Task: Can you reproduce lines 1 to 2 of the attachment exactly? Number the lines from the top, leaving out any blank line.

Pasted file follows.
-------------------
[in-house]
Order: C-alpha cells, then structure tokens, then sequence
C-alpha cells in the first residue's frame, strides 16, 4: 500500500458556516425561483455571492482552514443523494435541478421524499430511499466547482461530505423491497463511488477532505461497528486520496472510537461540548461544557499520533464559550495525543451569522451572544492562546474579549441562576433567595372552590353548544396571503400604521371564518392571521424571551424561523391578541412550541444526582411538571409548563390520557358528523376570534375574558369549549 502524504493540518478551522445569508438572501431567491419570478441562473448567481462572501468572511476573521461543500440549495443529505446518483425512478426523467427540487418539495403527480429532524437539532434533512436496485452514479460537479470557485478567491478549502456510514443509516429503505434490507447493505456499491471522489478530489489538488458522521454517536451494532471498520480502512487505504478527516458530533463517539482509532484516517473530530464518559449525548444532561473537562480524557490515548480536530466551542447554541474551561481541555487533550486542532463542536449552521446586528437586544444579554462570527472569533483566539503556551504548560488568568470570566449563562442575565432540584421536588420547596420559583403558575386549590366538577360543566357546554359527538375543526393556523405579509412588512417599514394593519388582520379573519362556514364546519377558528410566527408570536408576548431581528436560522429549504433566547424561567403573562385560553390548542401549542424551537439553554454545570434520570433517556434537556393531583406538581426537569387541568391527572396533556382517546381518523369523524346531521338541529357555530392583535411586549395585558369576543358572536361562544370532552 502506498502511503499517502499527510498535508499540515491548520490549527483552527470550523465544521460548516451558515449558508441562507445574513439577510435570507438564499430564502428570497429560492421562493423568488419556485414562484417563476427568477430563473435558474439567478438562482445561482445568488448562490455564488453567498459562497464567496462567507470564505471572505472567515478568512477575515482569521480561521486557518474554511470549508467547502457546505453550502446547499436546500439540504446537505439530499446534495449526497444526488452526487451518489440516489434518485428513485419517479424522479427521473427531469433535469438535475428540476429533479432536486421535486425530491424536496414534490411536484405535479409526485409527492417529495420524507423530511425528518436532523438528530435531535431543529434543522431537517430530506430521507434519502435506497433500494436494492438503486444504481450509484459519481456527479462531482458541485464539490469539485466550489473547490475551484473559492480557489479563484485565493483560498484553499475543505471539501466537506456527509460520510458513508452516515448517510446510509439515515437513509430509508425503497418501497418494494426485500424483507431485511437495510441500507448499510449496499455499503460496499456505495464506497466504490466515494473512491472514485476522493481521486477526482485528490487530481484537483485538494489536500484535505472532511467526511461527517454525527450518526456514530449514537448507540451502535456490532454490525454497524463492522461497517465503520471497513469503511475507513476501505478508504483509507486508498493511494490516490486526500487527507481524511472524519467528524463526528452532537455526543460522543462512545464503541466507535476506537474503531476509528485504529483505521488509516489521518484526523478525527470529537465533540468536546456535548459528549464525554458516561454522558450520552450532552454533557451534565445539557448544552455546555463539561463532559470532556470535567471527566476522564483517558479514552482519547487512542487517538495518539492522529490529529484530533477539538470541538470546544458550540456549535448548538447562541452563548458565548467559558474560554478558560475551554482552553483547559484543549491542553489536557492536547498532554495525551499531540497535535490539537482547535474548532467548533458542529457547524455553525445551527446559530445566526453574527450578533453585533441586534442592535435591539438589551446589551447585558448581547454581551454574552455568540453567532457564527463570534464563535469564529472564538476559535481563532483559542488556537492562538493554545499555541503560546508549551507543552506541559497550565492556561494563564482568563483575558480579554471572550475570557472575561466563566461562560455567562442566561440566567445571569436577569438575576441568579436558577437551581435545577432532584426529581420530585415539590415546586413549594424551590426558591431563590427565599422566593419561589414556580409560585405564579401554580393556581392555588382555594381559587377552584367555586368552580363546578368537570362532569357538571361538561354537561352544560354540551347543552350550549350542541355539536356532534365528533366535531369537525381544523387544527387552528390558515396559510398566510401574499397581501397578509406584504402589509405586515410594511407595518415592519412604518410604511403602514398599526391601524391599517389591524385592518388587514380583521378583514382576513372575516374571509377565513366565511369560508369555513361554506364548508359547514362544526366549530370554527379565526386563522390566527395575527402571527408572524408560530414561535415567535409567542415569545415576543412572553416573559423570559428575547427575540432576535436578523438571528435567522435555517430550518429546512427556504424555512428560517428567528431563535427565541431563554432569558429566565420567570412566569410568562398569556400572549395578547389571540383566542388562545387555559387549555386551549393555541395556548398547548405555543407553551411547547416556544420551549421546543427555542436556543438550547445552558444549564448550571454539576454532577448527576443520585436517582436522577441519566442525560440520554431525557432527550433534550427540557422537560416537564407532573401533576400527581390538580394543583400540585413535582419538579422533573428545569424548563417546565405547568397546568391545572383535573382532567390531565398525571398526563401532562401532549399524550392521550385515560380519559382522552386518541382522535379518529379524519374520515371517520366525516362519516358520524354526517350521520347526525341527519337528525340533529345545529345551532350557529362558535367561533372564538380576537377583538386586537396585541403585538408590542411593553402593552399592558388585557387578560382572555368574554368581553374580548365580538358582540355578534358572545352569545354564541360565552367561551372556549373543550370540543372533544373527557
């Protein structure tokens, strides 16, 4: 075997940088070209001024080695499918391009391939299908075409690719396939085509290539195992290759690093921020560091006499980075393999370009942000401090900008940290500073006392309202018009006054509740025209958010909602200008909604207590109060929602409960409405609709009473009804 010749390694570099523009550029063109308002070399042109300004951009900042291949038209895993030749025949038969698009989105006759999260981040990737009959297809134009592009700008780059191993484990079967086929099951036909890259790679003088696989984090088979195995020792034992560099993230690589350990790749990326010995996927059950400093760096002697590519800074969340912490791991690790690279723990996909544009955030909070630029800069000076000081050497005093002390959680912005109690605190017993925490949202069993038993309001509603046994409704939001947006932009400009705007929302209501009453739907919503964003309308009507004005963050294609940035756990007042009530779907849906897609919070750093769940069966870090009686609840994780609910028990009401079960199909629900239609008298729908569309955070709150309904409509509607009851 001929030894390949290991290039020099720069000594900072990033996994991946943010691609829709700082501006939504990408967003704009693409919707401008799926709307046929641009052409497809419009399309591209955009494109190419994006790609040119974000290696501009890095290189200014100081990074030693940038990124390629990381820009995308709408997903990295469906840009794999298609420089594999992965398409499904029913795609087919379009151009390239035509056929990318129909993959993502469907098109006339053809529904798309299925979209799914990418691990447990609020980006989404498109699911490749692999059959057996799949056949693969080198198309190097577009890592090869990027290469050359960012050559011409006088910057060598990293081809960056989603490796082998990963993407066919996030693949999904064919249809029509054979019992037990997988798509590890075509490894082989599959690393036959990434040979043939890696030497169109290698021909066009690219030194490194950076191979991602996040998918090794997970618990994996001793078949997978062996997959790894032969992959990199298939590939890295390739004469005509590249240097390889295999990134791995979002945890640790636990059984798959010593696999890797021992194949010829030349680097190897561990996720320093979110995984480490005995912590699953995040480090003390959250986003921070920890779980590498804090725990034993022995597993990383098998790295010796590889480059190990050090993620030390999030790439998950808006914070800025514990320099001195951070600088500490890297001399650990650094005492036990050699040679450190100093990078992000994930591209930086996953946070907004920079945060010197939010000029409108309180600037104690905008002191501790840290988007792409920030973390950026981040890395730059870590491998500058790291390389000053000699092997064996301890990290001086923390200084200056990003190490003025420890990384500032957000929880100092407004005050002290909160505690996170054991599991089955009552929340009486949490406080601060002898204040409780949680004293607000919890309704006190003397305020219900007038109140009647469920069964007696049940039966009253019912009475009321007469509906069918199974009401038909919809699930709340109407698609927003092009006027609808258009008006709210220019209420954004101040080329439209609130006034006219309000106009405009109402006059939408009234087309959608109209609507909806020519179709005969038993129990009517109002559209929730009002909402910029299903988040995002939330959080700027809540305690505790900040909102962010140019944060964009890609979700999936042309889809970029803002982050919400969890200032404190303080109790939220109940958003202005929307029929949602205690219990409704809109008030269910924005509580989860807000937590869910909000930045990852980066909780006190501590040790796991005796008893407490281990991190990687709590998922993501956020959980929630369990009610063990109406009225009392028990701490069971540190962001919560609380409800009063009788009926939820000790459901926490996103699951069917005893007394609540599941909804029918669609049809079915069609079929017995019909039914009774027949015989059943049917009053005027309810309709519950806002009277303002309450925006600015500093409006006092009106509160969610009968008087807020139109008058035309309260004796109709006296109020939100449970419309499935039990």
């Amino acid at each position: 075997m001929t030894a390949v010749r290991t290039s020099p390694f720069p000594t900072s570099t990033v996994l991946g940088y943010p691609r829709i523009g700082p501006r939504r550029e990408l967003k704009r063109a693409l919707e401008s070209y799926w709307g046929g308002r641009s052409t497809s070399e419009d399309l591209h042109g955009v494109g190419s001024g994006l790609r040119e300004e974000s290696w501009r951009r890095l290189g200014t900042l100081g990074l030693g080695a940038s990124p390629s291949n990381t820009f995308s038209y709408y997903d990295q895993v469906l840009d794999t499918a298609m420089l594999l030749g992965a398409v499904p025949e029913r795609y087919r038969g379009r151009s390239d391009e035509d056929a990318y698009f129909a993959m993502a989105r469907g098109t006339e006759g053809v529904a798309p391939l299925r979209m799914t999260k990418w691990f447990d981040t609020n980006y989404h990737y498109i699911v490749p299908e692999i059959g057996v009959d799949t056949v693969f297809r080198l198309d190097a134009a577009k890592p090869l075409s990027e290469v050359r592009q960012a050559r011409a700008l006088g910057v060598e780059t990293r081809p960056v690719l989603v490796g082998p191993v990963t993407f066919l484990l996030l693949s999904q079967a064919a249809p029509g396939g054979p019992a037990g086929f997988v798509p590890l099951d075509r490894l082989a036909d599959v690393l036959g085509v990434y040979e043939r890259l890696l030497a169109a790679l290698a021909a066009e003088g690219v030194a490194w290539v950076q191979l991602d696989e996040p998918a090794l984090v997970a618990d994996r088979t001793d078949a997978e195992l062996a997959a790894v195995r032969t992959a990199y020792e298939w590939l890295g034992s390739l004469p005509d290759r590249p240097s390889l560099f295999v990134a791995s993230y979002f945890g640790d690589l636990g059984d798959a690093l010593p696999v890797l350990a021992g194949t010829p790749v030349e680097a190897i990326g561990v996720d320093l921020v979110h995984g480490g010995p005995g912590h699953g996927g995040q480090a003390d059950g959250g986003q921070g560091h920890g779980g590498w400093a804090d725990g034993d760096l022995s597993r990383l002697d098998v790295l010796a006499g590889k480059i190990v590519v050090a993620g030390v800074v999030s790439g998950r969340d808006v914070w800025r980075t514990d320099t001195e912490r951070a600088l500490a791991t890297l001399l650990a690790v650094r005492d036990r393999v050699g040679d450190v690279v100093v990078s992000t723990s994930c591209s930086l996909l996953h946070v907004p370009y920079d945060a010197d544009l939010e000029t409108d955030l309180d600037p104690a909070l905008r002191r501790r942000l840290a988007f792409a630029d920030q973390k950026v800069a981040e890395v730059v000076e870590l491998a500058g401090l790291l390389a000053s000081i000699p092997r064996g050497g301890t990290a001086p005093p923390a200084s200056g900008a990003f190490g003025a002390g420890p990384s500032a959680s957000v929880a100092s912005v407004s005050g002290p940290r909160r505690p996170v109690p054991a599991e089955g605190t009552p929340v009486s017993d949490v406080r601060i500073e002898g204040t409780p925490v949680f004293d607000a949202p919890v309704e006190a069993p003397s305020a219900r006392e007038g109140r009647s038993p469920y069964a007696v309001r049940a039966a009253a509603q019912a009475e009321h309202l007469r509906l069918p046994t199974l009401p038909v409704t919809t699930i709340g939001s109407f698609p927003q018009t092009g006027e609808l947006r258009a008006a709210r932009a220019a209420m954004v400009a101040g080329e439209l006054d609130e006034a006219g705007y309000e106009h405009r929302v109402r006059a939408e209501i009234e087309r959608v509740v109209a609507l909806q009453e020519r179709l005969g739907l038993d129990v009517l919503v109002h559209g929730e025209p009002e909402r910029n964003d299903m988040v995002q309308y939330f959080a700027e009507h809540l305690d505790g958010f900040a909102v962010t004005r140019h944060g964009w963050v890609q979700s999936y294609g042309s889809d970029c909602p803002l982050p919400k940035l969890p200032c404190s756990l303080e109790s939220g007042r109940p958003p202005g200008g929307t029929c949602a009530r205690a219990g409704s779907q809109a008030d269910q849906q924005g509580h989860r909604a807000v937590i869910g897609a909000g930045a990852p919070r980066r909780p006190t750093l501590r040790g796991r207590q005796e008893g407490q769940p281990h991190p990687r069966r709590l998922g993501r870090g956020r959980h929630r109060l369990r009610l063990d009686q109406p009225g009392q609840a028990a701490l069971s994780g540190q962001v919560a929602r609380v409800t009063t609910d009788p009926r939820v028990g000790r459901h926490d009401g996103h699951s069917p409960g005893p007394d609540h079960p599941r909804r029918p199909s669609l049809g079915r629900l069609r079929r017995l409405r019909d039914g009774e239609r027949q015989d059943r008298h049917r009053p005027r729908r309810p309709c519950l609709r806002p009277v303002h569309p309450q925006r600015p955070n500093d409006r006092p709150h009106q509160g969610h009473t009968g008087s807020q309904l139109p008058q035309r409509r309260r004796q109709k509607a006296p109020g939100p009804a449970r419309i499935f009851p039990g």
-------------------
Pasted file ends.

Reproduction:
[in-house]
Order: C-alpha cells, then structure tokens, then sequence